Disruptive Technologies that could be Game Changers For Manufacturers

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There is plenty of emerging technologies, but only a few fits the billing of true breakthroughs. There are, however, some truly game-changing technologies that are poised to disrupt the status quo, significantly altering the way people live and work and rearranging value pools. Businesses need to be aware of these emerging technologies and which ones might change the way they do business.

A recent report by McKinsey & Company entitled, “Disruptive technologies: advances that will transform life, business, and the global economy,” identifies 12 such technologies that could drive truly massive economic transformations and disruptions and bring both benefits and challenges along with them. The report’s authors estimate the potential economic impact of these “game changers” is between $14 trillion and $33 trillion a year in 2025.

Several of these disruptive technologies will change the way products are designed and manufactured. Let’s take a look at some of these emerging technologies that will have a significant impact on the future of product development.

Advanced robotics. Increasingly capable robots and robotic tools, with enhanced “senses,” dexterity and intelligence, will take on tasks once thought too delicate or uneconomical to automate. These advances could make it practical to substitute robots for human labor in more manufacturing tasks.

Energy storage. Technology advancements in these devices or physical systems that store energy for later use, such as lithium-ion batteries and fuel cells, will make electric vehicles (hybrids, plug-in hybrids and all-electric) more cost-competitive, bring electricity to remote areas and improve the efficiency of the utility grid.

Mobile Internet. By 2015, wireless web use is expected to exceed wired use. Applications across businesses and the public sector will enable more efficient delivery of many services and create opportunities to increase workforce productivity. For product development, it will mean more efficient design collaboration between disparate geographic locations.

Automation of knowledge work. Advances in artificial intelligence, machine learning and natural user interfaces (e.g., voice recognition) are making it possible to automate many knowledge work tasks that have been deemed as impossible or impractical for machines to perform. Analytics tools can be used to augment the talents of highly skilled employees, and as more of these tasks can be done by machine, it is also possible that some types of jobs could become fully automated.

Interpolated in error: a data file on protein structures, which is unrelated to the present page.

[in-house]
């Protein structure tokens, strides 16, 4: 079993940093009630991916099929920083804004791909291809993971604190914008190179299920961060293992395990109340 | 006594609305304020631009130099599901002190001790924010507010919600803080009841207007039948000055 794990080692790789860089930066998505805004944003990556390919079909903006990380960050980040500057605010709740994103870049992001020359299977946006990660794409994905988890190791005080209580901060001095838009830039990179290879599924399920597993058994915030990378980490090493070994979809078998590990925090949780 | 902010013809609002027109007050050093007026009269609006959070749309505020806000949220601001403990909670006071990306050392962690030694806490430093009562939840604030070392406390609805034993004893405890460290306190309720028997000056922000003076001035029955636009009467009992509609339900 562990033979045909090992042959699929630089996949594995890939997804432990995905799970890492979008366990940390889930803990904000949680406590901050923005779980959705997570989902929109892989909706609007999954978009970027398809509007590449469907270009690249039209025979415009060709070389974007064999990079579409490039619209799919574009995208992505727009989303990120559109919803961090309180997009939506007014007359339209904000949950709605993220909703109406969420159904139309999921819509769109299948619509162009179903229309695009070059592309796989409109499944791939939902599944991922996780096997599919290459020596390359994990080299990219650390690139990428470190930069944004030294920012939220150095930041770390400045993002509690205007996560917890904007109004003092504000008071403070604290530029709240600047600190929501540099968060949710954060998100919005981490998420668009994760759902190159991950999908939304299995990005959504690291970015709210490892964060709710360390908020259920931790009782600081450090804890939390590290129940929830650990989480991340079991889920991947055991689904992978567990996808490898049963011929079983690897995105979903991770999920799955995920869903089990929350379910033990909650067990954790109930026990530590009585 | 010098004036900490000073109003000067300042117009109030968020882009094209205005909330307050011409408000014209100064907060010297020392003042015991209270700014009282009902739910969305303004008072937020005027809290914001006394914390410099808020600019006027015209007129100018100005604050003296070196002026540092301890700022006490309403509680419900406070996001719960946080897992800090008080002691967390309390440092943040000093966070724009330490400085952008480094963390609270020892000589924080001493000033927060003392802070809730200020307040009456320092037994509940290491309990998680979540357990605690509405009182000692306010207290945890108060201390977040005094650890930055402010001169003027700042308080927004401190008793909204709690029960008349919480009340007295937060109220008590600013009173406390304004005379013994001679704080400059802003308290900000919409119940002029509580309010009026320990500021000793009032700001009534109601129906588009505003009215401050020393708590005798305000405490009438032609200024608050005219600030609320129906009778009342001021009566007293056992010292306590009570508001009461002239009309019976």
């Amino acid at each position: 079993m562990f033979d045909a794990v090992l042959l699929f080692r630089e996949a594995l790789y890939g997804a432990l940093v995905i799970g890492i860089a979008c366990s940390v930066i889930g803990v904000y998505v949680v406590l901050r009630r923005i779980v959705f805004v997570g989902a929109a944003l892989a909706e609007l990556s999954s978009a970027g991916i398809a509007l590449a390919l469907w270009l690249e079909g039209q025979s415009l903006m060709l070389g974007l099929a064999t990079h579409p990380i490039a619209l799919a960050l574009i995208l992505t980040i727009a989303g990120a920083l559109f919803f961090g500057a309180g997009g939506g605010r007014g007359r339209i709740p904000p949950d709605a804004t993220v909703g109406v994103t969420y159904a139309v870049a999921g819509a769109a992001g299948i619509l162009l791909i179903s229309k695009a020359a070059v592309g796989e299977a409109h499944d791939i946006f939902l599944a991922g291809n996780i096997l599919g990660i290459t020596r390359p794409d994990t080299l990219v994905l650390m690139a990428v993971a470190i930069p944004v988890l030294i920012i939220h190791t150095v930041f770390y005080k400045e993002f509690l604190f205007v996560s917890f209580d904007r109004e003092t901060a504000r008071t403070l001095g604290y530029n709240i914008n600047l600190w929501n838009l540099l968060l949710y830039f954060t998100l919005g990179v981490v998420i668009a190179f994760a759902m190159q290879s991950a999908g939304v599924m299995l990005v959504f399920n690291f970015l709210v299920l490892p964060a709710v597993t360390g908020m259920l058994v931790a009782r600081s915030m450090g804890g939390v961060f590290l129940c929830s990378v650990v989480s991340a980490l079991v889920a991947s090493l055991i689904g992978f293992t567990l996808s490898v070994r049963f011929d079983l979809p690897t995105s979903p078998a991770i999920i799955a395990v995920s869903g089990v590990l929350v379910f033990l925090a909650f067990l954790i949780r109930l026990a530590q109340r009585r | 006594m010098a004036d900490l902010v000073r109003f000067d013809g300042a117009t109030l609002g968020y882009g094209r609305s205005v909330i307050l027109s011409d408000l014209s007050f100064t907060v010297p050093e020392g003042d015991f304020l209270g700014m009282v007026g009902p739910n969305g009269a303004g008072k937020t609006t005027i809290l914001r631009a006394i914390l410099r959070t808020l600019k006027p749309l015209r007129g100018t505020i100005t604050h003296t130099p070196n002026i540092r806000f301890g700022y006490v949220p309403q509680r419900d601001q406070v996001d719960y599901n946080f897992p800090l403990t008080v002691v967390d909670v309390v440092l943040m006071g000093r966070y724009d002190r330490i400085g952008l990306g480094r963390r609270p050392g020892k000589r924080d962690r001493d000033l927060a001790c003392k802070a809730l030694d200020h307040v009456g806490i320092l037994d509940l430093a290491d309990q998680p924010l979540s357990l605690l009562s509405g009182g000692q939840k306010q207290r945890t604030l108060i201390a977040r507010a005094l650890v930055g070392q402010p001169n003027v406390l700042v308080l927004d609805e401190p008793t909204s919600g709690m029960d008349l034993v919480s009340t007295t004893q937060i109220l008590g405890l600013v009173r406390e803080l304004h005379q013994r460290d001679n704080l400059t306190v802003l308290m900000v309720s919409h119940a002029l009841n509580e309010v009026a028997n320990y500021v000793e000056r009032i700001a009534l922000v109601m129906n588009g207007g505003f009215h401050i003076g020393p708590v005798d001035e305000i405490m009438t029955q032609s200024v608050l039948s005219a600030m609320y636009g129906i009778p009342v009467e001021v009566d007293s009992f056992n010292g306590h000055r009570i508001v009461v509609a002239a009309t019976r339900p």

The Internet of Things. Embedded sensors and actuators in machines and other physical objects are growing in number. For manufacturing managers, this technology means being able to monitor the flow of products through a factory production line or troubleshoot problems remotely. This would enable them to manage assets and optimize productivity performance in real-time from anywhere.

3D printing. Several factors at play: the performance of 3D printers has improved, prices—of both printers and materials—have declined and the range of materials has expanded. These advances facilitate on-demand production, which has interesting implications for supply chains and for stocking spare parts—a major cost for manufacturers. 3D printing can also cut down on material waste and enable companies to create objects that were considered difficult or impossible to produce with traditional techniques.

Advanced materials. These include smart materials that are self-healing or self-cleaning; memory metals that can revert to their original shapes; piezoelectric ceramics and crystals that turn pressure into energy, and nanomaterials. Nanomaterials can lead to new types of medicine, super-slick coatings, and stronger composites, which are used extensively in the automotive and aerospace industries. 

The report discusses the potential benefits of these technologies, the challenges of preparing for their impact, and how business leaders need to prepare in order to capture these benefits or react to the consequences. For a complete list of the disruptive technologies discussed in the report, download the entire report here.

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